The dams of Germany's industrial Ruhr Valley made for obvious targets for the Allies during World War II. In addition to hydroelectric power, they provided water for manufacturing, canals, and drinking. But despite being major pieces of infrastructure, the dams were surprisingly hard to take out, requiring multiple direct hits in the face of enemy fire.
A smaller bomb right up against the dam, underwater, would do the trick—if one could get it past the torpedo nets. So a bomb designer named Barnes Wallis came up with an ingenious solution: a drum-shaped bomb, dropped from an insanely low altitude and rapidly spinning backward, allowing it to skip across the water like a stone. It would hop the torpedo defenses before meeting the wall, where its leftover spin would then take it down the face of the dam.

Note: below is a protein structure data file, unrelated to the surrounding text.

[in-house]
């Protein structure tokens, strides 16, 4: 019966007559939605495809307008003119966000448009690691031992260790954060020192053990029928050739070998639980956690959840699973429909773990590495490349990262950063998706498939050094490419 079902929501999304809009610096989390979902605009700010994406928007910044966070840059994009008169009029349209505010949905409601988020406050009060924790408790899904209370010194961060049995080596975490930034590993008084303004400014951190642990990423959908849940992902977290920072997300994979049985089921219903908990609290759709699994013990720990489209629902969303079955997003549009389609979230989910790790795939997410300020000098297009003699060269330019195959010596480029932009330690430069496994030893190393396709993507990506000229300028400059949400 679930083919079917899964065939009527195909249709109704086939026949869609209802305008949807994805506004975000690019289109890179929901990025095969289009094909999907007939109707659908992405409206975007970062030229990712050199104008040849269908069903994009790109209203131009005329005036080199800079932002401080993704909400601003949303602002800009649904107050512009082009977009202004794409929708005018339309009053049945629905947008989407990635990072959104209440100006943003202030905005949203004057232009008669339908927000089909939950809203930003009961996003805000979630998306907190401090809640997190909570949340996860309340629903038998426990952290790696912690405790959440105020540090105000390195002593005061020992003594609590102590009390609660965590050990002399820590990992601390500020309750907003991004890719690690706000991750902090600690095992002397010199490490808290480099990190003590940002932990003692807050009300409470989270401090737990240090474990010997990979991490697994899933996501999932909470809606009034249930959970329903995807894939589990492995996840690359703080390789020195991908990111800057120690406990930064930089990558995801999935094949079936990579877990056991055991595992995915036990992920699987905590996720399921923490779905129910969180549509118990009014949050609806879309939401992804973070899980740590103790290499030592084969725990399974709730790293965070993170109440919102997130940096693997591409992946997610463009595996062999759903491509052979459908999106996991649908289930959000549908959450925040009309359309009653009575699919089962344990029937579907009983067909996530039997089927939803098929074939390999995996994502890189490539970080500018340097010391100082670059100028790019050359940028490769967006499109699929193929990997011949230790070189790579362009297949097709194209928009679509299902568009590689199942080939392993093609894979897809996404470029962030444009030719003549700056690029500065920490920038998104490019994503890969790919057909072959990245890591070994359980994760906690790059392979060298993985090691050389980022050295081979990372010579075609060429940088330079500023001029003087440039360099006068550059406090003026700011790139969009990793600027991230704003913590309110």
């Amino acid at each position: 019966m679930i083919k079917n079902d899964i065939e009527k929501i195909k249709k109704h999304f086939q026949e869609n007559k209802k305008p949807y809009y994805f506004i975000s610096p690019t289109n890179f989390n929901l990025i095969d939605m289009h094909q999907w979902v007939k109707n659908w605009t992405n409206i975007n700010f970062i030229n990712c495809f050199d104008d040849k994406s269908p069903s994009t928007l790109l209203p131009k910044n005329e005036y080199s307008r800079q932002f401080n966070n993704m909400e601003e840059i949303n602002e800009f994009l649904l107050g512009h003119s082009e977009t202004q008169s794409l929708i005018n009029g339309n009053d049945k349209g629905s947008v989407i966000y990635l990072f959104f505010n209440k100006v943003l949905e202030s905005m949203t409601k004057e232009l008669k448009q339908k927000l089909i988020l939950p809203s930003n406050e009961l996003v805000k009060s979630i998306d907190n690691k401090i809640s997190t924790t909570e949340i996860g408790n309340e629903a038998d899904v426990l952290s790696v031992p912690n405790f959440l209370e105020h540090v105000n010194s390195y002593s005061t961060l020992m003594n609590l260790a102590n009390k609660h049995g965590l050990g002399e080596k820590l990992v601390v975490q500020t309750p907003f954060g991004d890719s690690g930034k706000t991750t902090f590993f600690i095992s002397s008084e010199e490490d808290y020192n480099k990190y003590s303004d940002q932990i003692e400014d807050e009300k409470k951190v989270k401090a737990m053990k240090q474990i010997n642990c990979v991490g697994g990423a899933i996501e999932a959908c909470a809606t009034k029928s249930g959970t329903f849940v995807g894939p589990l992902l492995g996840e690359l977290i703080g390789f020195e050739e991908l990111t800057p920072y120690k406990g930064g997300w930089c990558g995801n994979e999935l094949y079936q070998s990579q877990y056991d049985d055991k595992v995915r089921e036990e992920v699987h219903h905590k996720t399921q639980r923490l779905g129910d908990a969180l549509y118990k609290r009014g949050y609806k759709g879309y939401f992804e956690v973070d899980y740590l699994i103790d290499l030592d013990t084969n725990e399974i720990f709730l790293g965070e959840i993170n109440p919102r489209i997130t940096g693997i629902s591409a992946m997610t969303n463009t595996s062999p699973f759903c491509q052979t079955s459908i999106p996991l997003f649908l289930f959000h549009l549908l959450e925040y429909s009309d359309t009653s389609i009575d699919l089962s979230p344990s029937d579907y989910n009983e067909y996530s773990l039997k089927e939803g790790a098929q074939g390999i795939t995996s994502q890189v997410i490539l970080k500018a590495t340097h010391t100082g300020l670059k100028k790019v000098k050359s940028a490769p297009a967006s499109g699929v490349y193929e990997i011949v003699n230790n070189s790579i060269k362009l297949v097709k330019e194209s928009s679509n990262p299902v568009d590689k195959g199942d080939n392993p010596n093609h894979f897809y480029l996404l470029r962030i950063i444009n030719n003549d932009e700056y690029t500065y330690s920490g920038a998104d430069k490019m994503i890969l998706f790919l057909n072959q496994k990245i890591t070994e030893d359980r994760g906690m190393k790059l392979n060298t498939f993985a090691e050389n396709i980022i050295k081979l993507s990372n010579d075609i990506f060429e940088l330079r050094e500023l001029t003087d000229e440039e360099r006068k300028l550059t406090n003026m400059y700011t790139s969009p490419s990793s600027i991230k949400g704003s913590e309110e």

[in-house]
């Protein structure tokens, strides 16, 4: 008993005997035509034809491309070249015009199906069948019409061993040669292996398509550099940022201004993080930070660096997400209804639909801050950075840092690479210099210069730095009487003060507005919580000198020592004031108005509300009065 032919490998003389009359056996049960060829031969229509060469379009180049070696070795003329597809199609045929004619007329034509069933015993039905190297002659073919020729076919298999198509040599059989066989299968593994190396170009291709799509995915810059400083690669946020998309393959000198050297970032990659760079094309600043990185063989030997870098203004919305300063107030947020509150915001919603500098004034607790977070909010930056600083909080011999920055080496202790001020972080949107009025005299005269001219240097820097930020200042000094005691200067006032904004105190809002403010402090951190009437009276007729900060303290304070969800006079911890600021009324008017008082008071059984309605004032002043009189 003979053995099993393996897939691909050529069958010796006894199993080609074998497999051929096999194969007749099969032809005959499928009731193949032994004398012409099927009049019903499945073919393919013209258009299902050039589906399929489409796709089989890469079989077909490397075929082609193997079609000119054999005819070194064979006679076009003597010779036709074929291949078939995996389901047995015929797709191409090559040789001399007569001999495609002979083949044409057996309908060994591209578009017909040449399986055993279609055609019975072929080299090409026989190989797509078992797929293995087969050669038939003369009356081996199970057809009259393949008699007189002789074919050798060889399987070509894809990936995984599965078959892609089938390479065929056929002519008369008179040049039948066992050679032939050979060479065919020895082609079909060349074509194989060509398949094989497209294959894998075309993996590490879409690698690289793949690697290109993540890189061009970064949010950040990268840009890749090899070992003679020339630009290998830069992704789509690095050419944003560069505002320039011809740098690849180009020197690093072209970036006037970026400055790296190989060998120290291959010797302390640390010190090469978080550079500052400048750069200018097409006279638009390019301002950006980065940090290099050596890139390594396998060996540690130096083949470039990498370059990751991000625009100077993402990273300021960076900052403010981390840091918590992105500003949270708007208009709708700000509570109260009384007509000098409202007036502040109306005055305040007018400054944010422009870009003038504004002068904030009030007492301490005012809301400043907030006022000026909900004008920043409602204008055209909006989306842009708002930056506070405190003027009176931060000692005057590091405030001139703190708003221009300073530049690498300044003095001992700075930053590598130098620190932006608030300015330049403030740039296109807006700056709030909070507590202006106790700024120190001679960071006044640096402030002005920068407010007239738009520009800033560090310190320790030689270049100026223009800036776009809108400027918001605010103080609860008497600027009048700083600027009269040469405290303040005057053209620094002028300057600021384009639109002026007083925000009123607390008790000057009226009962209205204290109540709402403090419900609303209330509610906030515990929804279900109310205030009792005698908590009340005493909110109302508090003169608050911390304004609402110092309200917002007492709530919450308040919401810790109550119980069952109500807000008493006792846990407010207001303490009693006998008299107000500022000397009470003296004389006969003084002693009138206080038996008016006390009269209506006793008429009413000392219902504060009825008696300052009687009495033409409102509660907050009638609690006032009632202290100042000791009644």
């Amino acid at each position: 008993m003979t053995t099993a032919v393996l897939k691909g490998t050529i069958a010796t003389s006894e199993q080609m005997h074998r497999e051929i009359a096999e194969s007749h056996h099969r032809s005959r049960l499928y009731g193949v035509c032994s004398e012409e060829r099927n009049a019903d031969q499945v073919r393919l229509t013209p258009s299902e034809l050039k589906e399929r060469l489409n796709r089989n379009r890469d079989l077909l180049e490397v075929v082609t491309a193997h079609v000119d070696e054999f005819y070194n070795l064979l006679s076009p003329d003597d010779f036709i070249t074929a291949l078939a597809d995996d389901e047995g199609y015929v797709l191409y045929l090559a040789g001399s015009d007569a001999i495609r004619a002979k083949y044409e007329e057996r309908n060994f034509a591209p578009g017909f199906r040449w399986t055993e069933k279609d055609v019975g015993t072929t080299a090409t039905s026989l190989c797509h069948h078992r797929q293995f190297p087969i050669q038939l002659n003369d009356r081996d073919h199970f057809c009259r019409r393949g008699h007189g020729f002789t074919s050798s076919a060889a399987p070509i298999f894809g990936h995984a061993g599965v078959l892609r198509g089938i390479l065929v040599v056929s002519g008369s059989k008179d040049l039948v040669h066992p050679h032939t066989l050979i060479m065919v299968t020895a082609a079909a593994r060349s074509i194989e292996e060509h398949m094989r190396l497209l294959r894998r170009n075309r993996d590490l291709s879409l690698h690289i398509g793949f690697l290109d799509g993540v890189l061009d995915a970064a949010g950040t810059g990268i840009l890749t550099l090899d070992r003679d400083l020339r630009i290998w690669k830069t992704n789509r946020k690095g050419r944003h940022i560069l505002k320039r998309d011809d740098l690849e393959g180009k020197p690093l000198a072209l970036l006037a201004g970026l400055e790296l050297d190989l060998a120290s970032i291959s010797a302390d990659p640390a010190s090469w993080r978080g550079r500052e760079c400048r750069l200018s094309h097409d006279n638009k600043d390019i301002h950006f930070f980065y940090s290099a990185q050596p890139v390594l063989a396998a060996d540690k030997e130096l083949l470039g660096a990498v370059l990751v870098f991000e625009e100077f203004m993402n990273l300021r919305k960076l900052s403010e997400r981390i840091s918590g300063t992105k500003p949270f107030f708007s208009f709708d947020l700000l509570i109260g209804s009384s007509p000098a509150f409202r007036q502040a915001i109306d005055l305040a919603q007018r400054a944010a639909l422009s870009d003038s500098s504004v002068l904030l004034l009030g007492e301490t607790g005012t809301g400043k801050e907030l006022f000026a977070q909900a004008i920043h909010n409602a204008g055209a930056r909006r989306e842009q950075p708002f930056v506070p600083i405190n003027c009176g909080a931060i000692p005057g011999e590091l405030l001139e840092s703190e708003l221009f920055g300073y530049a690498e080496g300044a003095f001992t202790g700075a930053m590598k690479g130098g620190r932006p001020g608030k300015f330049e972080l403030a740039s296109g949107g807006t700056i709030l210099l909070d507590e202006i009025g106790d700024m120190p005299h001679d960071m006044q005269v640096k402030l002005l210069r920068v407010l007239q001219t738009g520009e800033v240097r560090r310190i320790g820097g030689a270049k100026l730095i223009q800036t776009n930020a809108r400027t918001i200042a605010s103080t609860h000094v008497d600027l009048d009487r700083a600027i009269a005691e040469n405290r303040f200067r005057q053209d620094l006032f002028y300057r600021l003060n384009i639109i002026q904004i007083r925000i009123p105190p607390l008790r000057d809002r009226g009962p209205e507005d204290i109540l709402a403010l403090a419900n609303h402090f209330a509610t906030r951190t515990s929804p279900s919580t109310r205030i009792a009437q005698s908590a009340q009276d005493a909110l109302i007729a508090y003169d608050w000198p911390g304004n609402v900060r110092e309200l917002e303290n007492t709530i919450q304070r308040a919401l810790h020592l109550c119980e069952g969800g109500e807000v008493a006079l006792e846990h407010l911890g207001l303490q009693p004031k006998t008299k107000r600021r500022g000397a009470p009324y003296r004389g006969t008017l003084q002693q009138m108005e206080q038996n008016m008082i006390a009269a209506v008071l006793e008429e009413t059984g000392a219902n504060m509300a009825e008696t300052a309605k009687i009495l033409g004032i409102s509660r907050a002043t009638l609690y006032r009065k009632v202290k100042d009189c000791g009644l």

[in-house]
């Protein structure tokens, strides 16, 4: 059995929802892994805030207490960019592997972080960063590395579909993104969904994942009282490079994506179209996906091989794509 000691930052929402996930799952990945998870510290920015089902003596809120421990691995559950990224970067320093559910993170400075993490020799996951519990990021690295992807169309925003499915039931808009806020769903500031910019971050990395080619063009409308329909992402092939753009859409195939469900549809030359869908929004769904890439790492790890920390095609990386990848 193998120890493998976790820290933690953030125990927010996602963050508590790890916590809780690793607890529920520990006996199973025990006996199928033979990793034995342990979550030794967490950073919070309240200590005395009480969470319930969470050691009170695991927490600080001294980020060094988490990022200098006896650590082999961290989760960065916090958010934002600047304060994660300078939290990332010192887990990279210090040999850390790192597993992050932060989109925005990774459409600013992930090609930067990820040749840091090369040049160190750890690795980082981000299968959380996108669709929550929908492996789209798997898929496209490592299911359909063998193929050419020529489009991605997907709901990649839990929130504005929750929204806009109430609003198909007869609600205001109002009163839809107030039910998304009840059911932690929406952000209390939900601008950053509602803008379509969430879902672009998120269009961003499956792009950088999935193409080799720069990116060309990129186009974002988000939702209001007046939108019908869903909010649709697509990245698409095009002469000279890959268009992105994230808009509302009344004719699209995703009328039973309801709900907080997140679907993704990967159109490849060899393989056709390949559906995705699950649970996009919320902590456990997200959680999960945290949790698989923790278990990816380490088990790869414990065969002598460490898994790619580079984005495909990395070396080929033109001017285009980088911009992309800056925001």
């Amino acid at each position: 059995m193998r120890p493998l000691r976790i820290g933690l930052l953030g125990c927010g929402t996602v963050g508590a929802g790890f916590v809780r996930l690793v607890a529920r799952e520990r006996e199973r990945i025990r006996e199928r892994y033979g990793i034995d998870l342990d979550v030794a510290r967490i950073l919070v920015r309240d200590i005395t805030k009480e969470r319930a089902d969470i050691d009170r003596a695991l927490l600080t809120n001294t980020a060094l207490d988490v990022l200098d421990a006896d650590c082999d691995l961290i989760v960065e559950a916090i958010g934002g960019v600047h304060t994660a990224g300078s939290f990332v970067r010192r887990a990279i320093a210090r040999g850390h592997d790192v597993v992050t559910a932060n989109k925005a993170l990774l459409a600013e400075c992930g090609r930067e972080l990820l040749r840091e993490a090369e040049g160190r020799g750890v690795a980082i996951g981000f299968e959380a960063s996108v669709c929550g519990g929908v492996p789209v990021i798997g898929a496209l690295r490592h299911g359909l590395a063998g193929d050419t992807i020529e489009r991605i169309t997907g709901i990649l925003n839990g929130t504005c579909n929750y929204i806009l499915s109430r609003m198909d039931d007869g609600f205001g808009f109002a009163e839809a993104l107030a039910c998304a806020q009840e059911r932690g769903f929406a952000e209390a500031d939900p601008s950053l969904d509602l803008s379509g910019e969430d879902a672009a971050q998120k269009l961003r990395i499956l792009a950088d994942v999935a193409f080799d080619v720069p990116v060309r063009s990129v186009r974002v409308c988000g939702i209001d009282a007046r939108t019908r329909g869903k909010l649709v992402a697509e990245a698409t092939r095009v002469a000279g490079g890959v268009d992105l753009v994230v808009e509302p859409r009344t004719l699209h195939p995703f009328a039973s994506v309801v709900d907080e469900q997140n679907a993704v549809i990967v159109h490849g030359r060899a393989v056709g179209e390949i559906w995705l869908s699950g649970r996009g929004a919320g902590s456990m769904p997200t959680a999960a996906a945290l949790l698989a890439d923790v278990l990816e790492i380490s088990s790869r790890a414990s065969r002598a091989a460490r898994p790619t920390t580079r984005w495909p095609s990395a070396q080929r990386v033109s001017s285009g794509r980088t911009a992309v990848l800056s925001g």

Various tests and experiments were planned, including at Herne Bay in Kent, England, where café owner Lisa Clayton recently spotted a piece of one of the "practice" bombs (fortunately not live) along the shore, The Telegraph reports. "It's quite exciting after all these years for this one to turn up, I'm pretty astounded by it," Alan Porter, trustee of the Herne Bay seaside museum, told reporters. "We're not quite sure what to do with it—it's so heavy that we might leave it there, I like the idea of keeping it as a public sculpture."
Operation Chastise, as the "dambuster" project was known, was a smashing military success. In May 1943, two dams were breached, the valley flooded, and both power stations and factories destroyed.